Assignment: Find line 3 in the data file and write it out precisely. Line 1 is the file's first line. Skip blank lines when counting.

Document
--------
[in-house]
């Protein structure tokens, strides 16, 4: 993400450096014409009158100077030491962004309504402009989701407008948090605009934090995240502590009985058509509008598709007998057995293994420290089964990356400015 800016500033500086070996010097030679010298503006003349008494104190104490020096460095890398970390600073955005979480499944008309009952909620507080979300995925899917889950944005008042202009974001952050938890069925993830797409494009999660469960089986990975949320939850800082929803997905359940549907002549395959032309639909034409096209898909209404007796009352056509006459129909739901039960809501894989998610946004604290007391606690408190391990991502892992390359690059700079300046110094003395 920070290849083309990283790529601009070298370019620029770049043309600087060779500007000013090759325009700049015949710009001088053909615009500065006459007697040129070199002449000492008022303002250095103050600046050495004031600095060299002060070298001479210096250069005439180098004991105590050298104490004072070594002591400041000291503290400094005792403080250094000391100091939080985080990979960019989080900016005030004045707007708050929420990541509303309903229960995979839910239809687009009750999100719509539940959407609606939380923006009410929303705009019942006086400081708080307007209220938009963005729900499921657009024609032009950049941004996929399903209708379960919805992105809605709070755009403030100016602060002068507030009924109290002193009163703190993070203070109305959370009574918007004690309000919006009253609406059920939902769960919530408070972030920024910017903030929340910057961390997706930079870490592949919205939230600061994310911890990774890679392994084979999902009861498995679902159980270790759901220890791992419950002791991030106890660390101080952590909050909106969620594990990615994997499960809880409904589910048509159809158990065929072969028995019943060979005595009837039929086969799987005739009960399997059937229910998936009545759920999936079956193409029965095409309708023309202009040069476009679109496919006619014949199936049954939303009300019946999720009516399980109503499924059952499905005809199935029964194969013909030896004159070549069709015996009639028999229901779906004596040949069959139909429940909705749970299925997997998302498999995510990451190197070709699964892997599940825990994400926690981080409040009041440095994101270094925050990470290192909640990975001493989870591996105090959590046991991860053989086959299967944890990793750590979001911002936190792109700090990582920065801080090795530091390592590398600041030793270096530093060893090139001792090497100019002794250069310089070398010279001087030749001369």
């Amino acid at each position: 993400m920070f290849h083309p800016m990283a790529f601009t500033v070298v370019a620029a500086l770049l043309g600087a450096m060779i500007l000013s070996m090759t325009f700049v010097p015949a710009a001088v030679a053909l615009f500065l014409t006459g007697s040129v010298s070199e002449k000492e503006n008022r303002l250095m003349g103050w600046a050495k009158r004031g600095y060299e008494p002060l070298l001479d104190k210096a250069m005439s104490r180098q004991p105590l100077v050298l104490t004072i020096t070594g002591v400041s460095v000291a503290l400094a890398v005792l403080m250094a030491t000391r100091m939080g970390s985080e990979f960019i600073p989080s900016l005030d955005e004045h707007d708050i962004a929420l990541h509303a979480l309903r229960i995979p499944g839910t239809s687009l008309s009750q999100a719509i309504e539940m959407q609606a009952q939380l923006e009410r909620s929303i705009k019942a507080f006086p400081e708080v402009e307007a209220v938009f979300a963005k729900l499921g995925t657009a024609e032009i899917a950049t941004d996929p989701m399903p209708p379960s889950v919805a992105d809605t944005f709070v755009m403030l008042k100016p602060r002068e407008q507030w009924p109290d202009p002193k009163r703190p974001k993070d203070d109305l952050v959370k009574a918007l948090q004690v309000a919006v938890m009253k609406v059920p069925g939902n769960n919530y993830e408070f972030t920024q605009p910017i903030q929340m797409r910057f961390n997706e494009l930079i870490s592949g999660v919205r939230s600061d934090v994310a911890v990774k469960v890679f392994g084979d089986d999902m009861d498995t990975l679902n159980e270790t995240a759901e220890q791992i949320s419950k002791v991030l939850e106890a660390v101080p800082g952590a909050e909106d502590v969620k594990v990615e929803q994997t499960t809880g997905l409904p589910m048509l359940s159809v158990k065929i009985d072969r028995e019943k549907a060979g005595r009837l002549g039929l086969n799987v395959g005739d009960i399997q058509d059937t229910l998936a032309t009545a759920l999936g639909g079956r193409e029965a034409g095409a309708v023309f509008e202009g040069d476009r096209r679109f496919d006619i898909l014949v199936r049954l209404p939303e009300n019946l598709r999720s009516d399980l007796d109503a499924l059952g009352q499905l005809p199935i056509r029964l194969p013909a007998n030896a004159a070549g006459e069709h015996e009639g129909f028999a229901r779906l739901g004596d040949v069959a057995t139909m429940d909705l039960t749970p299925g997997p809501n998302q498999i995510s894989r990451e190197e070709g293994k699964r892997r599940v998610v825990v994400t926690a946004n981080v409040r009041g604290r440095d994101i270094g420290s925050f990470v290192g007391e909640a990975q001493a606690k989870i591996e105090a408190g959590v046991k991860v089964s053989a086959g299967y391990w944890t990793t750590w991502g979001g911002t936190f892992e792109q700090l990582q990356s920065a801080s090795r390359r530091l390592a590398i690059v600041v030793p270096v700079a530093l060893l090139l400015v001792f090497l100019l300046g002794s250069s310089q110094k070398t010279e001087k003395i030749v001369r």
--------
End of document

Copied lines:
């Amino acid at each position: 993400m920070f290849h083309p800016m990283a790529f601009t500033v070298v370019a620029a500086l770049l043309g600087a450096m060779i500007l000013s070996m090759t325009f700049v010097p015949a710009a001088v030679a053909l615009f500065l014409t006459g007697s040129v010298s070199e002449k000492e503006n008022r303002l250095m003349g103050w600046a050495k009158r004031g600095y060299e008494p002060l070298l001479d104190k210096a250069m005439s104490r180098q004991p105590l100077v050298l104490t004072i020096t070594g002591v400041s460095v000291a503290l400094a890398v005792l403080m250094a030491t000391r100091m939080g970390s985080e990979f960019i600073p989080s900016l005030d955005e004045h707007d708050i962004a929420l990541h509303a979480l309903r229960i995979p499944g839910t239809s687009l008309s009750q999100a719509i309504e539940m959407q609606a009952q939380l923006e009410r909620s929303i705009k019942a507080f006086p400081e708080v402009e307007a209220v938009f979300a963005k729900l499921g995925t657009a024609e032009i899917a950049t941004d996929p989701m399903p209708p379960s889950v919805a992105d809605t944005f709070v755009m403030l008042k100016p602060r002068e407008q507030w009924p109290d202009p002193k009163r703190p974001k993070d203070d109305l952050v959370k009574a918007l948090q004690v309000a919006v938890m009253k609406v059920p069925g939902n769960n919530y993830e408070f972030t920024q605009p910017i903030q929340m797409r910057f961390n997706e494009l930079i870490s592949g999660v919205r939230s600061d934090v994310a911890v990774k469960v890679f392994g084979d089986d999902m009861d498995t990975l679902n159980e270790t995240a759901e220890q791992i949320s419950k002791v991030l939850e106890a660390v101080p800082g952590a909050e909106d502590v969620k594990v990615e929803q994997t499960t809880g997905l409904p589910m048509l359940s159809v158990k065929i009985d072969r028995e019943k549907a060979g005595r009837l002549g039929l086969n799987v395959g005739d009960i399997q058509d059937t229910l998936a032309t009545a759920l999936g639909g079956r193409e029965a034409g095409a309708v023309f509008e202009g040069d476009r096209r679109f496919d006619i898909l014949v199936r049954l209404p939303e009300n019946l598709r999720s009516d399980l007796d109503a499924l059952g009352q499905l005809p199935i056509r029964l194969p013909a007998n030896a004159a070549g006459e069709h015996e009639g129909f028999a229901r779906l739901g004596d040949v069959a057995t139909m429940d909705l039960t749970p299925g997997p809501n998302q498999i995510s894989r990451e190197e070709g293994k699964r892997r599940v998610v825990v994400t926690a946004n981080v409040r009041g604290r440095d994101i270094g420290s925050f990470v290192g007391e909640a990975q001493a606690k989870i591996e105090a408190g959590v046991k991860v089964s053989a086959g299967y391990w944890t990793t750590w991502g979001g911002t936190f892992e792109q700090l990582q990356s920065a801080s090795r390359r530091l390592a590398i690059v600041v030793p270096v700079a530093l060893l090139l400015v001792f090497l100019l300046g002794s250069s310089q110094k070398t010279e001087k003395i030749v001369r």